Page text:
I am so anxious to get things started this year that I couldn’t wait any longer. I planted some fall seeds!!! I know it’s early for our zone 9 gardening. Maybe two – four weeks too early but like I said I couldn’t wait any longer! 🙂
I planted most of the seeds in trays and some in the actual garden beds. This year I used an old broken trellis to mark some of the seeds. It will help keep the cat and dog out of the garden until the plants are bigger and established as well!
We planted green onions, Bibb lettuce, parsley, leeks and purple dragon carrots in the raised bed. In the trays we started broccoli, Seminole pumpkin, and marigolds.
Some of the seeds have already sprouted! From left to right: radishes, celery & a mystery sprout. I think it is cauliflower or broccoli that the little gardeners planted a few weeks ago. It was not marked though, so I guess we will see. 🙂
What is left of the summer gardening is still doing well. The aloe, grasses, sweet potatoes & herbs are loving the humidity & heat.
I love going to the garden to check on things and finding evidence that the little gardeners have been there. Here they had created a fairy bridge out of old palm bark and toad castle out of an empty pot. 🙂
We are looking forward to cooler weather!!! We’ve had our fill of August & the heat! Ugh!
We may be tired of the heat but the grasses are loving it!!! I love cooking with fresh lemon grass in the late summer. When combined with garlic & other spices it is has some fabulous health benefits.
Caladiums are one of the easiest things to grow. I love the color they give my flowerbeds, this time of year. Be careful though they are poisonous to pets.
We are already thinking about fall gardening! From left to right: leeks, marigolds & celery sprouts will be transplanted into the garden beds soon! Radishes & sweet potatoes are in the ground already! By October we are hoping lettuce, broccoli & carrots will be growing in abundance as well! 🙂
Gardening is very slow this time of year. Instead of fighting the heat, bugs and storms, we take some time to nurture our soil. We have one eggplant left to eat, sweet potatoes trying to fight off bugs, and most of the garden under cover for a little solarization. Here are some photos from the the end of July:
Some news to report:
We had a hungry paper wasp devour a green caterpillar in front of us. I read they will kill the caterpillars and bring them back to the nest for food for their larvae, but we watched the little guy eat the caterpillar bite for bite. Maybe it will be regurgitated when she returns to the nest? The research wasn’t clear. It was amazing to witness though!!! I’ve never seen a wasp sit still for so long.
The Crape myrtles are also heavy with blooms and bees this year. Better enjoy them while they last!
We are attempting to grow sweet potatoes in our garden for the first time this summer! Unlike regular potatoes, sweet potatoes like it hot! They are native to Central and South America. Their vines need room to grow so after our tomatoes, okra and other veggies cleared out of the garden, we planted two sweet potatoes that had gotten old in our pantry. We first started them in a glass full of water on the kitchen counter. Much like an avocado, they simply sprouted leaves and roots.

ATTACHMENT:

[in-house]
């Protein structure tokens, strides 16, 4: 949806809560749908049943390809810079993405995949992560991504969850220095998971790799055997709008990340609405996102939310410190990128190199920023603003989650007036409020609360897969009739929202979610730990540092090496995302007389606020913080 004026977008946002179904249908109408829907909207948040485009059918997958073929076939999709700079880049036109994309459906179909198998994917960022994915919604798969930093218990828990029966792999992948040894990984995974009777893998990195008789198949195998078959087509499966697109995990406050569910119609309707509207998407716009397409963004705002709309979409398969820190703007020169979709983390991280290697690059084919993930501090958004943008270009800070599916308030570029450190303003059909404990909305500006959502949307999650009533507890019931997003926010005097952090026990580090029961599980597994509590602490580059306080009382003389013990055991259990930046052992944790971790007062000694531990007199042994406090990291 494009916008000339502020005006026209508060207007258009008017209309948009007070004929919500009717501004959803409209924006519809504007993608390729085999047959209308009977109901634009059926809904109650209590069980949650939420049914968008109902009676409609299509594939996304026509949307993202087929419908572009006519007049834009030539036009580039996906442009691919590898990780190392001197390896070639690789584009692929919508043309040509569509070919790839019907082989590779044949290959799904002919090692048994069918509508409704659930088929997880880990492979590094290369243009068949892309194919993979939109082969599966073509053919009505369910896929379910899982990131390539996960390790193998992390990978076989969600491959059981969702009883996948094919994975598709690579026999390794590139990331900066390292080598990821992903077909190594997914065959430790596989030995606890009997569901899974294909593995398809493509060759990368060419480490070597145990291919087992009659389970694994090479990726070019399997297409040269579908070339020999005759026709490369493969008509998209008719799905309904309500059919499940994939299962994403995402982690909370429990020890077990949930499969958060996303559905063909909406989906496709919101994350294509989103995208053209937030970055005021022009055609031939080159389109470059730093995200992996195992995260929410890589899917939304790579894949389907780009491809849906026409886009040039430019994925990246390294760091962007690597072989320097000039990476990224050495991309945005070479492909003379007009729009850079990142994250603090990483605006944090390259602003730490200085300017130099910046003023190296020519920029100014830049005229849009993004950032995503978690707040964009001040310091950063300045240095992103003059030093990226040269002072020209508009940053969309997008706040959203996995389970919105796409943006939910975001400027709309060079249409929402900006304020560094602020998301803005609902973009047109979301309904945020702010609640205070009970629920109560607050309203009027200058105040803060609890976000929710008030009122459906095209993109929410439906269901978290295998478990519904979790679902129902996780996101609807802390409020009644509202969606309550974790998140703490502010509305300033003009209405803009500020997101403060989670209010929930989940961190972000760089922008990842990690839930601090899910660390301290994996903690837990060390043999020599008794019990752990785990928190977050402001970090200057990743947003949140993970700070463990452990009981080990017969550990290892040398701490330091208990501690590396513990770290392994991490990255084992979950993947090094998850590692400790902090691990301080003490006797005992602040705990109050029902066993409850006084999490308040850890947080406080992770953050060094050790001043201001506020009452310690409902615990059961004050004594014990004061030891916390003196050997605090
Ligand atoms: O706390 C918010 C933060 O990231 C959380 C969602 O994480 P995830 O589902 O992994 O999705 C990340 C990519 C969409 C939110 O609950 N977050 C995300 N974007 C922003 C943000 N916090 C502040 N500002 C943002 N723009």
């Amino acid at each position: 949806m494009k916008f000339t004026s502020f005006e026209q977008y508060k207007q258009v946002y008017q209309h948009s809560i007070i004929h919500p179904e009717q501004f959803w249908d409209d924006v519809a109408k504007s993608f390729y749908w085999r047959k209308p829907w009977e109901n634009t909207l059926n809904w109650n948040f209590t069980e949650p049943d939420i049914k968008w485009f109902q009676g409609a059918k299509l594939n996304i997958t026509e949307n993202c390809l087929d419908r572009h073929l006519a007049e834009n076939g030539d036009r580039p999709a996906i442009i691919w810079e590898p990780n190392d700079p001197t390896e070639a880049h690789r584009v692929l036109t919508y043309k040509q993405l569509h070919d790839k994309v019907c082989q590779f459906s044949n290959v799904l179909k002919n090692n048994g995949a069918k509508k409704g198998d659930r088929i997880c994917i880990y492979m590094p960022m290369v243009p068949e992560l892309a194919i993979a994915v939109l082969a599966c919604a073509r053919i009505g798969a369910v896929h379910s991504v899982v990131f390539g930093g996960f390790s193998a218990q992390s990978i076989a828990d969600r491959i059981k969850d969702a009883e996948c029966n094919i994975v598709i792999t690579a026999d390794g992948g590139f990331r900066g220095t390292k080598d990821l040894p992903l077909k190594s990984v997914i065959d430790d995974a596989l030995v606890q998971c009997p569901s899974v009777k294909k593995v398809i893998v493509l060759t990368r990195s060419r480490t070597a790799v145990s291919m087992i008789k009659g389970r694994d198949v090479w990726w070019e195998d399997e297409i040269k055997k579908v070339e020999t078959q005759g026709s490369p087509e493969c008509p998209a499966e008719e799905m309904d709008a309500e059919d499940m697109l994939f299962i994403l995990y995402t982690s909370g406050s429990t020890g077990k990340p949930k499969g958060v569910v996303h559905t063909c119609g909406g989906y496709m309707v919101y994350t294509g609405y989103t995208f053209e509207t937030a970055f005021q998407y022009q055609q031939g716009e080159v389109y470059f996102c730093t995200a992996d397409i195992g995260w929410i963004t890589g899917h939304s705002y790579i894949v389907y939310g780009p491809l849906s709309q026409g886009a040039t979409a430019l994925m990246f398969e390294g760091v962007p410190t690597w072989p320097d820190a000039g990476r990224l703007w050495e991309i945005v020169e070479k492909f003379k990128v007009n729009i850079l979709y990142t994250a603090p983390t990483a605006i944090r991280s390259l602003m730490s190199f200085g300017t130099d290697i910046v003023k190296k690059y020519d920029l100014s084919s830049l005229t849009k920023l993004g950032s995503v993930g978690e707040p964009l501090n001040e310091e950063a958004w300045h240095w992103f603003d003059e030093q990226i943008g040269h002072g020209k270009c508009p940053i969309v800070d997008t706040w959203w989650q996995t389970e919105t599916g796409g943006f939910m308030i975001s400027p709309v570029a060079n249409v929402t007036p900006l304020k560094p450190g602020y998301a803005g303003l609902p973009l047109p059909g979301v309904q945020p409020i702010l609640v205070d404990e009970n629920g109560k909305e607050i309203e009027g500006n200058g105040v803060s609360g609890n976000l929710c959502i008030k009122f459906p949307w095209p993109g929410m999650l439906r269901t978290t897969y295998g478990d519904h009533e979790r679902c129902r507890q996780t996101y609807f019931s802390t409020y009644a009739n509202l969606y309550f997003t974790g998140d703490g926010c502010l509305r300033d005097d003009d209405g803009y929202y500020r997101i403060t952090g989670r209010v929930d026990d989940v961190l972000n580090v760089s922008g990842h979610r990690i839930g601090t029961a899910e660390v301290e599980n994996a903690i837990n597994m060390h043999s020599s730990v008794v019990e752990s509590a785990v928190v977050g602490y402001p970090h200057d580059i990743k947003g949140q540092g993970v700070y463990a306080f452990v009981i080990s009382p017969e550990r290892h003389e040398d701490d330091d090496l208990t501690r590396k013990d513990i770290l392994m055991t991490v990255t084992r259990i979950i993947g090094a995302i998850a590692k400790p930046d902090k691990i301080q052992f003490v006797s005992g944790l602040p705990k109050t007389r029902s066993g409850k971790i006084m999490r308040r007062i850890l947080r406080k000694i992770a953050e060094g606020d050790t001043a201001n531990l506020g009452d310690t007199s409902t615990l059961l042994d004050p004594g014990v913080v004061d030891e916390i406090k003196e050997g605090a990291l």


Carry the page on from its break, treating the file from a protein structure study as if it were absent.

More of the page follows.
I realized that I started them a bit late. It is recommended they are started in April and May in Florida because they have a 95-120 day harvest. We started ours in June. However, they are doing well in the garden and myself and the little gardeners are looking forward to this experience.
The next step is mulching. They love mulch to help promote new vines & growth. Here are some other tips I found for planting, growing & harvesting sweet potatoes:
Plant sweet potatoes about 12 inches apart, and allow 3 feet between rows so the vines will have plenty of room to run.
Good root development depends on aerated soil (that’s why they like mulch). They are the ideal crop for areas with sandy soil.
About 2 weeks after planting, feed plants with a balanced organic fertilizer that contains potassium (the third number on the fertilizer label).
Sweet potatoes are not very sweet when first dug, but they are fine for sweetened pies or casseroles. They need a period to sit and “cure” to bring out their sweetness. Don’t wash before curing.
In late summer, sweet potatoes often produce flowers that resemble those of morning glory, a close botanical cousin.
Summer in our Florida garden is full of humidity, heat, bugs & thunderstorms. Our sunflowers have completed their growing cycles, but they were still beautiful on their way to seed.
There is still an abundance of eggplant in the garden. I’ve been chatting on our facebook page about how to cook them & my followers have given me some awesome recipe suggestions!
Our tomatoes, green peppers, okra & squash have all either been defeated by disease & bugs or have completed their growing cycles. However, the parsley, sage, oregano & comfy herbs are doing quite well. Here is some potted Italian parsley that has been delicious to cook with this summer.
Pineapple mint is also on its way out. The blooms are beautiful though. I will need to dry some for my winter teas soon.
Afternoon thunderstorms are frequent now. My avocado plants are loving this tropical weather pattern!
Can’t have too many thunderstorms without seeing a rainbow!
The swamp lilies are next in line to bloom in the backyard. I love their white blooms in the summertime!